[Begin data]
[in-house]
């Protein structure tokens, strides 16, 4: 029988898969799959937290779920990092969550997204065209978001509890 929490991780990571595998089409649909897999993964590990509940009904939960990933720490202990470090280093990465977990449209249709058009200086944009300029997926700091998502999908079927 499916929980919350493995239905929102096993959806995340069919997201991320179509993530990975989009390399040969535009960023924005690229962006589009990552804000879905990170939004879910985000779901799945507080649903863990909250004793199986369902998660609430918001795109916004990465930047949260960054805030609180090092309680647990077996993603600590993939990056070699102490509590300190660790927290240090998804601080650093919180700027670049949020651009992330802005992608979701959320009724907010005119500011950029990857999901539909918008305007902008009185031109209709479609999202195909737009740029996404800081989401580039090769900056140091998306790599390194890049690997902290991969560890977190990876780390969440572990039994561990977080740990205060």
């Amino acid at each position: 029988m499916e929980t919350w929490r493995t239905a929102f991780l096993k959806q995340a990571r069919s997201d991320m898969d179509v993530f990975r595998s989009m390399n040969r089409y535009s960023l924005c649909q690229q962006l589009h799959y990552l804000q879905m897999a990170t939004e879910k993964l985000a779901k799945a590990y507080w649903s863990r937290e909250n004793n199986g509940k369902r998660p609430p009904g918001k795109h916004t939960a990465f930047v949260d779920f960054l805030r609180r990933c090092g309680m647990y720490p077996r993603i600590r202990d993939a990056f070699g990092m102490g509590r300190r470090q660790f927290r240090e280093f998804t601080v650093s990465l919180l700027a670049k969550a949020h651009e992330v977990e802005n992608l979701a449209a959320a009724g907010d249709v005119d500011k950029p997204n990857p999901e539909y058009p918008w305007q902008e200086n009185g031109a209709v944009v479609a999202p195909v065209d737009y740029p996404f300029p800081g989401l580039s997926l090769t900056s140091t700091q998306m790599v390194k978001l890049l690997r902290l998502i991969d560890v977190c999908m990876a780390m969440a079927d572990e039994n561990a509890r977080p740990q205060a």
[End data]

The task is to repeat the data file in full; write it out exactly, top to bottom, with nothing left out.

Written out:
[in-house]
């Protein structure tokens, strides 16, 4: 029988898969799959937290779920990092969550997204065209978001509890 929490991780990571595998089409649909897999993964590990509940009904939960990933720490202990470090280093990465977990449209249709058009200086944009300029997926700091998502999908079927 499916929980919350493995239905929102096993959806995340069919997201991320179509993530990975989009390399040969535009960023924005690229962006589009990552804000879905990170939004879910985000779901799945507080649903863990909250004793199986369902998660609430918001795109916004990465930047949260960054805030609180090092309680647990077996993603600590993939990056070699102490509590300190660790927290240090998804601080650093919180700027670049949020651009992330802005992608979701959320009724907010005119500011950029990857999901539909918008305007902008009185031109209709479609999202195909737009740029996404800081989401580039090769900056140091998306790599390194890049690997902290991969560890977190990876780390969440572990039994561990977080740990205060």
């Amino acid at each position: 029988m499916e929980t919350w929490r493995t239905a929102f991780l096993k959806q995340a990571r069919s997201d991320m898969d179509v993530f990975r595998s989009m390399n040969r089409y535009s960023l924005c649909q690229q962006l589009h799959y990552l804000q879905m897999a990170t939004e879910k993964l985000a779901k799945a590990y507080w649903s863990r937290e909250n004793n199986g509940k369902r998660p609430p009904g918001k795109h916004t939960a990465f930047v949260d779920f960054l805030r609180r990933c090092g309680m647990y720490p077996r993603i600590r202990d993939a990056f070699g990092m102490g509590r300190r470090q660790f927290r240090e280093f998804t601080v650093s990465l919180l700027a670049k969550a949020h651009e992330v977990e802005n992608l979701a449209a959320a009724g907010d249709v005119d500011k950029p997204n990857p999901e539909y058009p918008w305007q902008e200086n009185g031109a209709v944009v479609a999202p195909v065209d737009y740029p996404f300029p800081g989401l580039s997926l090769t900056s140091t700091q998306m790599v390194k978001l890049l690997r902290l998502i991969d560890v977190c999908m990876a780390m969440a079927d572990e039994n561990a509890r977080p740990q205060a």